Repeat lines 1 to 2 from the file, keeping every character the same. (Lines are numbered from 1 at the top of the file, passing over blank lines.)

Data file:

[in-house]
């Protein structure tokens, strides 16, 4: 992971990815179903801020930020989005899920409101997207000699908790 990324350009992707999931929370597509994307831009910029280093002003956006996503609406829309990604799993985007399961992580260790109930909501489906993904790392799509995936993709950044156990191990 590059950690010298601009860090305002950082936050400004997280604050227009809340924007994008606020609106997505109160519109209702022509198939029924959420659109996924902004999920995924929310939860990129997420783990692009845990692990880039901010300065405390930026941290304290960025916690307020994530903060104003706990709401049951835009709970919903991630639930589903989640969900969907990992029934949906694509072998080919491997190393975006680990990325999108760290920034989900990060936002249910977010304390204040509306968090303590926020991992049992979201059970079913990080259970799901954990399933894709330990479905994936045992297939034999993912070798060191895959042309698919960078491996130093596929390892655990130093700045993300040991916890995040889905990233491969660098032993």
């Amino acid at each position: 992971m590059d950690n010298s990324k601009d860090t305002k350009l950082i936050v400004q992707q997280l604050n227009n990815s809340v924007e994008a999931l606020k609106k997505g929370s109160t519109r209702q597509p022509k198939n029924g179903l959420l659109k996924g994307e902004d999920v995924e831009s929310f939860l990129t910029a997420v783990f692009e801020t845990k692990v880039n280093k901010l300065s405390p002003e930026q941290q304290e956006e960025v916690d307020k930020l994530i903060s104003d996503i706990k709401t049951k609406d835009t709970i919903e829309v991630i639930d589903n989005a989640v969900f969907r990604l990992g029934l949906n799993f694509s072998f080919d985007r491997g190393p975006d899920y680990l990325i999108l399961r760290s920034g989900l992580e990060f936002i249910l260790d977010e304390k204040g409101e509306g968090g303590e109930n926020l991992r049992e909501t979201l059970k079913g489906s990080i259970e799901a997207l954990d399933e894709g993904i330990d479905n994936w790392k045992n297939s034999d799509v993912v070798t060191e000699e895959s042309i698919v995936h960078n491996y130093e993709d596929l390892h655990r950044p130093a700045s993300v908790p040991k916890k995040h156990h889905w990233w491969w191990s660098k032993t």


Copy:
[in-house]
């Protein structure tokens, strides 16, 4: 992971990815179903801020930020989005899920409101997207000699908790 990324350009992707999931929370597509994307831009910029280093002003956006996503609406829309990604799993985007399961992580260790109930909501489906993904790392799509995936993709950044156990191990 590059950690010298601009860090305002950082936050400004997280604050227009809340924007994008606020609106997505109160519109209702022509198939029924959420659109996924902004999920995924929310939860990129997420783990692009845990692990880039901010300065405390930026941290304290960025916690307020994530903060104003706990709401049951835009709970919903991630639930589903989640969900969907990992029934949906694509072998080919491997190393975006680990990325999108760290920034989900990060936002249910977010304390204040509306968090303590926020991992049992979201059970079913990080259970799901954990399933894709330990479905994936045992297939034999993912070798060191895959042309698919960078491996130093596929390892655990130093700045993300040991916890995040889905990233491969660098032993």